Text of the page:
I topped my tank off with E10 gas just before this information was released so had a full tank of 75% MTBE and 25% E10. The mixture was a bad one. Not too mention the prior boat owner had not used any kind of fuel stabilizer and the MTBE gas may have been just plain old. My 250 HPDI with only 38 hours on it began sputtering and stalling out. When we emptied the filter/separator out into a glass jar, I'm not kidding when I say it looked like salad dressing. After repeated runnings and emptying of the filter, it got better but the engine was still having trouble digesting the mixture. As I talked to more and more people including a few different Yamaha technicians and mechanics including my own, realized that the best thing for me to do was to have the entire 135 gallon tank pumped out, and quit running the bad mixture through what is a relatively new engine and running the risk of doing some permanent damage.

Basically what happened with the old MTBE gas is that the water from condensation in your tank would fall straight to the bottom of MTBE gas, and be separated out in your oil/water sparator filter. With the fuel intake pulling from the bottom of your tank, this would get rid of any build-up of water in a good running of the engine.

The problem with ethanol is that it acts as a kind of a dry gas. The chemical make-up of ethanol has a loose hydrogen atom which water will bind to, thus suspending water in your fuel, as much as four teaspoons per gallon of gas.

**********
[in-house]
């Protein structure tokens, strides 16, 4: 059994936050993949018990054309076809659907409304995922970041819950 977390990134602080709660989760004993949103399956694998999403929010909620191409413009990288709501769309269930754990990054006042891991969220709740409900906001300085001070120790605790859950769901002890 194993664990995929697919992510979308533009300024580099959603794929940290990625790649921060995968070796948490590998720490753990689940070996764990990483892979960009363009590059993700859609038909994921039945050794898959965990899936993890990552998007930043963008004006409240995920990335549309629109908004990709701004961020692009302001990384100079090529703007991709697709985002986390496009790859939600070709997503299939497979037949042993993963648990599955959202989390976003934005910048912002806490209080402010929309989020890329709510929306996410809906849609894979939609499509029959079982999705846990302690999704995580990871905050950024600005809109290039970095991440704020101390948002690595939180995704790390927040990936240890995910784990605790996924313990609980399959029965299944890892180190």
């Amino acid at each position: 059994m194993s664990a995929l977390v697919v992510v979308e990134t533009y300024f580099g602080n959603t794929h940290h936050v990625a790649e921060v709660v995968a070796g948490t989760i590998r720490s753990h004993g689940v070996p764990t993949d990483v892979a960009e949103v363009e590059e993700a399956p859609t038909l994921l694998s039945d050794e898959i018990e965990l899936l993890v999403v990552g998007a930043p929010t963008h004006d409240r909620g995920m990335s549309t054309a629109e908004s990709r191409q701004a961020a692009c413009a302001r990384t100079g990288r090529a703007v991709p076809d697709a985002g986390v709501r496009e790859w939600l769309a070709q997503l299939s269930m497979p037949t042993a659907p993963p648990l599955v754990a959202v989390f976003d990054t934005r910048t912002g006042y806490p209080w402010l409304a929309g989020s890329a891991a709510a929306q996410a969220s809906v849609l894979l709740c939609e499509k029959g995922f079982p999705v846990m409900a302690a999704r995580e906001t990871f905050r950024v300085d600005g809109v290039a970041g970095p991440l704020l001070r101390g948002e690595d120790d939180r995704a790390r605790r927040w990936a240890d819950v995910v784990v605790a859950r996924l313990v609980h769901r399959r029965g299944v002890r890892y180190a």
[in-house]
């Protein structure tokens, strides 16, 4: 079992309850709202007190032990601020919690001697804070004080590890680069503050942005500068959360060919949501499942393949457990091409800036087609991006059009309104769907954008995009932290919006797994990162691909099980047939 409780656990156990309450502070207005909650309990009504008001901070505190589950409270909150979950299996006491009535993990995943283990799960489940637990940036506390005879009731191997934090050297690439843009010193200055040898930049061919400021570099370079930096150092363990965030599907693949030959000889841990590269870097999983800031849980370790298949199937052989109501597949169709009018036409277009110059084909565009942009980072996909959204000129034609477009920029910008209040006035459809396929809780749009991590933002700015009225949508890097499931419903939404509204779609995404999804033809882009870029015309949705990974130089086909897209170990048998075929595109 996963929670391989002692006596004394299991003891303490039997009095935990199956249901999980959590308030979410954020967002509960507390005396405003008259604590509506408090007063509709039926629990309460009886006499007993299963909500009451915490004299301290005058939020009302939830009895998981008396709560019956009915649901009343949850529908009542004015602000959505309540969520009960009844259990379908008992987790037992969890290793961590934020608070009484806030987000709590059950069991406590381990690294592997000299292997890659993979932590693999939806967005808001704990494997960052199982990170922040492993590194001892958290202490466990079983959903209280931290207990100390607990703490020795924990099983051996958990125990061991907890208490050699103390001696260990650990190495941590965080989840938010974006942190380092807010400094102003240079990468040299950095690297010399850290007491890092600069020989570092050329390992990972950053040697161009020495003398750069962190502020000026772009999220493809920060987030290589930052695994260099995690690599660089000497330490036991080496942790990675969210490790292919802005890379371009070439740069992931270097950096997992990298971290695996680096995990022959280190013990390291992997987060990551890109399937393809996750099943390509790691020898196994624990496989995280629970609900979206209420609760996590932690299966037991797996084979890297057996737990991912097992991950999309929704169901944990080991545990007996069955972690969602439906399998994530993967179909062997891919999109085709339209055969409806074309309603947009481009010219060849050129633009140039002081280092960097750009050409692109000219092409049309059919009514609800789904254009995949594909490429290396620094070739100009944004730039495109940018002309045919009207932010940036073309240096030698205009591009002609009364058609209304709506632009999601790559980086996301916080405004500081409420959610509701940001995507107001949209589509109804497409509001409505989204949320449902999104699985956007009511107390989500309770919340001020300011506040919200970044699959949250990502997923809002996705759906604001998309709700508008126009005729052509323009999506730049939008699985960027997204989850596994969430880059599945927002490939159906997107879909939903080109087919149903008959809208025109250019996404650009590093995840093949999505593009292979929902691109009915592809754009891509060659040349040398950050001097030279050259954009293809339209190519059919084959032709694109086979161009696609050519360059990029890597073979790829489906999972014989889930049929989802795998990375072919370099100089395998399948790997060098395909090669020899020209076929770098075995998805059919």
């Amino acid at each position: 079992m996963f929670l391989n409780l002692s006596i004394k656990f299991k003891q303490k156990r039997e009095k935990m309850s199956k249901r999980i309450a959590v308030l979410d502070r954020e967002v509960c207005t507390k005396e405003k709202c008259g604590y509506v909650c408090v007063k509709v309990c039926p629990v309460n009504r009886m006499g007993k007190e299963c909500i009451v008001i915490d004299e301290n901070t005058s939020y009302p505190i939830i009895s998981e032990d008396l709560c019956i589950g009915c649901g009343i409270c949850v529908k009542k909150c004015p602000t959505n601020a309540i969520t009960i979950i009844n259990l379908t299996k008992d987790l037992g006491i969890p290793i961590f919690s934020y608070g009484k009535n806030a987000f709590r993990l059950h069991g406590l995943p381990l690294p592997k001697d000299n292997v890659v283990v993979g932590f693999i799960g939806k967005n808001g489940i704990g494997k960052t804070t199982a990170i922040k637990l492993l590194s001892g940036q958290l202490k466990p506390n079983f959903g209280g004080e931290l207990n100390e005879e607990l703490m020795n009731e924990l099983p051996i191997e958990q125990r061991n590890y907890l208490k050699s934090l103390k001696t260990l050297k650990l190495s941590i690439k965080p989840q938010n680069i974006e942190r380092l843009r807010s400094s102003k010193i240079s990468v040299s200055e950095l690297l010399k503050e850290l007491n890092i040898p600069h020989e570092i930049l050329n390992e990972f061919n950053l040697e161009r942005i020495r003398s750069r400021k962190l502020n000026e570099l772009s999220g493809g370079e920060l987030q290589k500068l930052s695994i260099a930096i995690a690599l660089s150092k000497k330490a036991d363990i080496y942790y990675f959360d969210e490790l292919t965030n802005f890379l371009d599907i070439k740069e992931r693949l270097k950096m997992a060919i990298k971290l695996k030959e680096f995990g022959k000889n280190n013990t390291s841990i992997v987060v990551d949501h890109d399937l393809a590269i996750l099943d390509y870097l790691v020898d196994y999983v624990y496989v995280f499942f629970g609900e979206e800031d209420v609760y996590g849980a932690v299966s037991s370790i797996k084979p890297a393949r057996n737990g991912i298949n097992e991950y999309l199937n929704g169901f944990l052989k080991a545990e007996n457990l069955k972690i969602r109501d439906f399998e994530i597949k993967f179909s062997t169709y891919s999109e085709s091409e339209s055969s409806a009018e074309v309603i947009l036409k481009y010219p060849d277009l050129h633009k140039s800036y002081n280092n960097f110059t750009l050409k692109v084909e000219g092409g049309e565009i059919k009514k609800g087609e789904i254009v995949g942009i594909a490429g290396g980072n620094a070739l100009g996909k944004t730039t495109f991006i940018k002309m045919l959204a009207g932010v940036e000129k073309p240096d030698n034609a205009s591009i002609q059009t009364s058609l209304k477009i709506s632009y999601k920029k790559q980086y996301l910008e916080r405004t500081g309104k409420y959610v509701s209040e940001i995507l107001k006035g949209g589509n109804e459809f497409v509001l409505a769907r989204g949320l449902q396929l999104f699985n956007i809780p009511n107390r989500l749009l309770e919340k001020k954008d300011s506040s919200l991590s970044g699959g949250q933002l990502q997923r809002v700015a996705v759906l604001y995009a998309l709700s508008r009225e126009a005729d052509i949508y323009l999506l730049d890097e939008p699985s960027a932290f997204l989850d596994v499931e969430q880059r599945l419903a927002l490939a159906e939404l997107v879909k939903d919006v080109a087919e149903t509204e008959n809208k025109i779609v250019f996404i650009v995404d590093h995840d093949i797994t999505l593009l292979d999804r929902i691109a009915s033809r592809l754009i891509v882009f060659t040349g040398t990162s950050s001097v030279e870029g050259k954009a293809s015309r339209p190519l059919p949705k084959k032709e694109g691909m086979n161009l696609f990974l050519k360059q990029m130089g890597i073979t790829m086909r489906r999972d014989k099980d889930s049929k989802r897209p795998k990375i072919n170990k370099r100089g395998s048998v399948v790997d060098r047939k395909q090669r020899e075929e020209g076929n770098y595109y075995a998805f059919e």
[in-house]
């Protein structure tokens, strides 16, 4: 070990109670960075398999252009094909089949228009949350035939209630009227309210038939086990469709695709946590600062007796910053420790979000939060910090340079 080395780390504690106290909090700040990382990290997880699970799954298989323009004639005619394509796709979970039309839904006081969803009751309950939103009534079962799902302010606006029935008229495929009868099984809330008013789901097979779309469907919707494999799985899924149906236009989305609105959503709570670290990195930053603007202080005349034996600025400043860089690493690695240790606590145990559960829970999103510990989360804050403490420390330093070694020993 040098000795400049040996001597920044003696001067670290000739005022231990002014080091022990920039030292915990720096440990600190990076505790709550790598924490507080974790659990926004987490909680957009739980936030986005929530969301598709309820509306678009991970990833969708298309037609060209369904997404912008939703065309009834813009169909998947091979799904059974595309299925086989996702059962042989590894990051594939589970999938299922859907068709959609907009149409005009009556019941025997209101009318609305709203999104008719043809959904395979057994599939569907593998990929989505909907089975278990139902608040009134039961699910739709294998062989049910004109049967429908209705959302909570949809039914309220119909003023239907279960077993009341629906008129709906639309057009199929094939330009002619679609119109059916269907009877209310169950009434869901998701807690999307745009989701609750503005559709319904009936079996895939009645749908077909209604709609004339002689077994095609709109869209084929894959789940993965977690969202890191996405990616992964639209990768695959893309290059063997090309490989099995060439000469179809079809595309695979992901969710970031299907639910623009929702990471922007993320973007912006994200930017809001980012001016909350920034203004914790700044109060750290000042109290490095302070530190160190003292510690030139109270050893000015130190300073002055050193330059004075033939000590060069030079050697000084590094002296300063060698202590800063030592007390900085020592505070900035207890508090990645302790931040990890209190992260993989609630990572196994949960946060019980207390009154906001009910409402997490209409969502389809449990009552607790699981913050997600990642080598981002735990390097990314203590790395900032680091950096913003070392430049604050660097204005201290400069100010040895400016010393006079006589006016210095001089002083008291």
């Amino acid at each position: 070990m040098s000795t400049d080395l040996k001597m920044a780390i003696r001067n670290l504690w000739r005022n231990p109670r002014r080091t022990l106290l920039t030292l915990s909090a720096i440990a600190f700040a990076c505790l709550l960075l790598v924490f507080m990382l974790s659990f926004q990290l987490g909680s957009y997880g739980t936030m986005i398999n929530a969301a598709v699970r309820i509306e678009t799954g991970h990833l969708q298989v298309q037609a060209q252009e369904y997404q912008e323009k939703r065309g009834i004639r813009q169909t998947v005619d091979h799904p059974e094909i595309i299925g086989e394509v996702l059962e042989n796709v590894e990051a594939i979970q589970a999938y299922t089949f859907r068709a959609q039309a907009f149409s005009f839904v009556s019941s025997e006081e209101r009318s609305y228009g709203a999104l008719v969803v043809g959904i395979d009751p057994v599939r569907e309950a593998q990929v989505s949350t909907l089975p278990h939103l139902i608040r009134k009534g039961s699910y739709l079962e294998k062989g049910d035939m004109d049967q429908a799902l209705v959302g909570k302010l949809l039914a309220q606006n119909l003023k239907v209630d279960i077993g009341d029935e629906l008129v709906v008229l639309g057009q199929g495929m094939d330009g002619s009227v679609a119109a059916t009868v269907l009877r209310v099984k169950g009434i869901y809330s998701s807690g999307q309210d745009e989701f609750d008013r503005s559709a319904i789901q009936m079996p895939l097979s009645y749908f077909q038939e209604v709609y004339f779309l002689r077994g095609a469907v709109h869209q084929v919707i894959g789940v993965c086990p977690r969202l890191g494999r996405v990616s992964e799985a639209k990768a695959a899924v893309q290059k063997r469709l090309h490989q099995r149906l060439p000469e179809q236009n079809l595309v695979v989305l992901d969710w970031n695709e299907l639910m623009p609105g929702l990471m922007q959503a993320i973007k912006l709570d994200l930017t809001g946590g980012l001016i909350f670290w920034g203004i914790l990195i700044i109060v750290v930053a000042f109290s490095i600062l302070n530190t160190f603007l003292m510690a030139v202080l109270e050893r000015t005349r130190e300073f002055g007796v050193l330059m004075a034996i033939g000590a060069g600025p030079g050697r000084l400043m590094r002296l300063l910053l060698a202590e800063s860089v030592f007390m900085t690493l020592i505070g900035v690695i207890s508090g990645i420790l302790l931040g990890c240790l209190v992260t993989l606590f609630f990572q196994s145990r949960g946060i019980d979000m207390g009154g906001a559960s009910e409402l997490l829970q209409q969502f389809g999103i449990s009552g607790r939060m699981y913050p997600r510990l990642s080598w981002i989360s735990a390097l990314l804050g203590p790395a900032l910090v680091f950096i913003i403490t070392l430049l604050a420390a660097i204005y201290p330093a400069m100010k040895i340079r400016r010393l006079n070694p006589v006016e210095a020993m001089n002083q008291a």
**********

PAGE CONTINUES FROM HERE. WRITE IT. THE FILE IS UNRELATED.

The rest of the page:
Marinas will charge anywhere from $6 to as high as $8.50 PER GALLON which includes removing the gas and disposing of it (they have to call in a disposal company to take away the fuel), but I lucked into a guy who agreed to pump it out for $3/gallon, albeit not the most professional operation, but it got the job done and saved me a ton of dough.

My mechanic also gave me a brochure on a new product in the marine market called K100. This has been specifically designed for burning the the ethanol problem gas. He said while it has not been proven that it was an option. Here is their website:
http://www.k100fueltreatment.com/ethanol.html